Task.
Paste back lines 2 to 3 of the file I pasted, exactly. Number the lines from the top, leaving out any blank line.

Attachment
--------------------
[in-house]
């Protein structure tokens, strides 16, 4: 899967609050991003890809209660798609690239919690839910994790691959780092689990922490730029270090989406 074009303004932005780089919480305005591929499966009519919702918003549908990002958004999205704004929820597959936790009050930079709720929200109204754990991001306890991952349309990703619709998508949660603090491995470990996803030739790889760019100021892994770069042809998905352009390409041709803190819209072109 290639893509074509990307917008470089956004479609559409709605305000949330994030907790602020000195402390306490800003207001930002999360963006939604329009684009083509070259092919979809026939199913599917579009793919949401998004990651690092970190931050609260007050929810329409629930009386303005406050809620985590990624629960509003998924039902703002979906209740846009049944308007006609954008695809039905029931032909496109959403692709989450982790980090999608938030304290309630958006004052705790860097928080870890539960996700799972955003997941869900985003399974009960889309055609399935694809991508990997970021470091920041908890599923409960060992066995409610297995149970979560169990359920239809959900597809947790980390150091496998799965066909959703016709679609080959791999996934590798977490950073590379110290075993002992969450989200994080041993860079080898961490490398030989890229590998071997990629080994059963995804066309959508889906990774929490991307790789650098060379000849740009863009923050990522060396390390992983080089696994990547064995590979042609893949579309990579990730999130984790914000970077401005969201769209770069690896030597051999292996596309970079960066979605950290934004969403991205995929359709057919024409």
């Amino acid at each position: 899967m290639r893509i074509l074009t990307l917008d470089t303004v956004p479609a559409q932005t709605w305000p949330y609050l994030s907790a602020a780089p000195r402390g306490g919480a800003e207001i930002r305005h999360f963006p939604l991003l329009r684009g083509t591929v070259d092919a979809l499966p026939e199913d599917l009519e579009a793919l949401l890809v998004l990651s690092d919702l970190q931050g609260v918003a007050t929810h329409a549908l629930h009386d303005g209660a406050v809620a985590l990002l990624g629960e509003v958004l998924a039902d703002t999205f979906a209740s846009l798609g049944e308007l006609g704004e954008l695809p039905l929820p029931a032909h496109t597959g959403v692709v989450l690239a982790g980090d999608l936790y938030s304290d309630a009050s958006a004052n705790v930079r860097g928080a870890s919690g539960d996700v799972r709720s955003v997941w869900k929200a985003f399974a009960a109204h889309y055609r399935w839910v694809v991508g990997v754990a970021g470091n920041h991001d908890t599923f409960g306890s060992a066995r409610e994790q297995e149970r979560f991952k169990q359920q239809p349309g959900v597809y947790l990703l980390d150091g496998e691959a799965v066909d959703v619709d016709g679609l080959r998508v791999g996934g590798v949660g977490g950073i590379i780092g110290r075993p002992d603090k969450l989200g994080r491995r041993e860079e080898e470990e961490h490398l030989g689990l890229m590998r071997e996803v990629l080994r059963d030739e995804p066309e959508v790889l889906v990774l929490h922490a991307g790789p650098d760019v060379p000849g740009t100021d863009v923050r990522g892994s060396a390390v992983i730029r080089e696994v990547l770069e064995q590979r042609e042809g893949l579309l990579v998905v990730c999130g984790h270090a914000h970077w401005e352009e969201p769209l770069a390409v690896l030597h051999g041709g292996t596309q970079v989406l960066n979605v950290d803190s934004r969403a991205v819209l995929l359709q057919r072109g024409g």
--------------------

């Protein structure tokens, strides 16, 4: 899967609050991003890809209660798609690239919690839910994790691959780092689990922490730029270090989406 074009303004932005780089919480305005591929499966009519919702918003549908990002958004999205704004929820597959936790009050930079709720929200109204754990991001306890991952349309990703619709998508949660603090491995470990996803030739790889760019100021892994770069042809998905352009390409041709803190819209072109 290639893509074509990307917008470089956004479609559409709605305000949330994030907790602020000195402390306490800003207001930002999360963006939604329009684009083509070259092919979809026939199913599917579009793919949401998004990651690092970190931050609260007050929810329409629930009386303005406050809620985590990624629960509003998924039902703002979906209740846009049944308007006609954008695809039905029931032909496109959403692709989450982790980090999608938030304290309630958006004052705790860097928080870890539960996700799972955003997941869900985003399974009960889309055609399935694809991508990997970021470091920041908890599923409960060992066995409610297995149970979560169990359920239809959900597809947790980390150091496998799965066909959703016709679609080959791999996934590798977490950073590379110290075993002992969450989200994080041993860079080898961490490398030989890229590998071997990629080994059963995804066309959508889906990774929490991307790789650098060379000849740009863009923050990522060396390390992983080089696994990547064995590979042609893949579309990579990730999130984790914000970077401005969201769209770069690896030597051999292996596309970079960066979605950290934004969403991205995929359709057919024409």
């Amino acid at each position: 899967m290639r893509i074509l074009t990307l917008d470089t303004v956004p479609a559409q932005t709605w305000p949330y609050l994030s907790a602020a780089p000195r402390g306490g919480a800003e207001i930002r305005h999360f963006p939604l991003l329009r684009g083509t591929v070259d092919a979809l499966p026939e199913d599917l009519e579009a793919l949401l890809v998004l990651s690092d919702l970190q931050g609260v918003a007050t929810h329409a549908l629930h009386d303005g209660a406050v809620a985590l990002l990624g629960e509003v958004l998924a039902d703002t999205f979906a209740s846009l798609g049944e308007l006609g704004e954008l695809p039905l929820p029931a032909h496109t597959g959403v692709v989450l690239a982790g980090d999608l936790y938030s304290d309630a009050s958006a004052n705790v930079r860097g928080a870890s919690g539960d996700v799972r709720s955003v997941w869900k929200a985003f399974a009960a109204h889309y055609r399935w839910v694809v991508g990997v754990a970021g470091n920041h991001d908890t599923f409960g306890s060992a066995r409610e994790q297995e149970r979560f991952k169990q359920q239809p349309g959900v597809y947790l990703l980390d150091g496998e691959a799965v066909d959703v619709d016709g679609l080959r998508v791999g996934g590798v949660g977490g950073i590379i780092g110290r075993p002992d603090k969450l989200g994080r491995r041993e860079e080898e470990e961490h490398l030989g689990l890229m590998r071997e996803v990629l080994r059963d030739e995804p066309e959508v790889l889906v990774l929490h922490a991307g790789p650098d760019v060379p000849g740009t100021d863009v923050r990522g892994s060396a390390v992983i730029r080089e696994v990547l770069e064995q590979r042609e042809g893949l579309l990579v998905v990730c999130g984790h270090a914000h970077w401005e352009e969201p769209l770069a390409v690896l030597h051999g041709g292996t596309q970079v989406l960066n979605v950290d803190s934004r969403a991205v819209l995929l359709q057919r072109g024409g």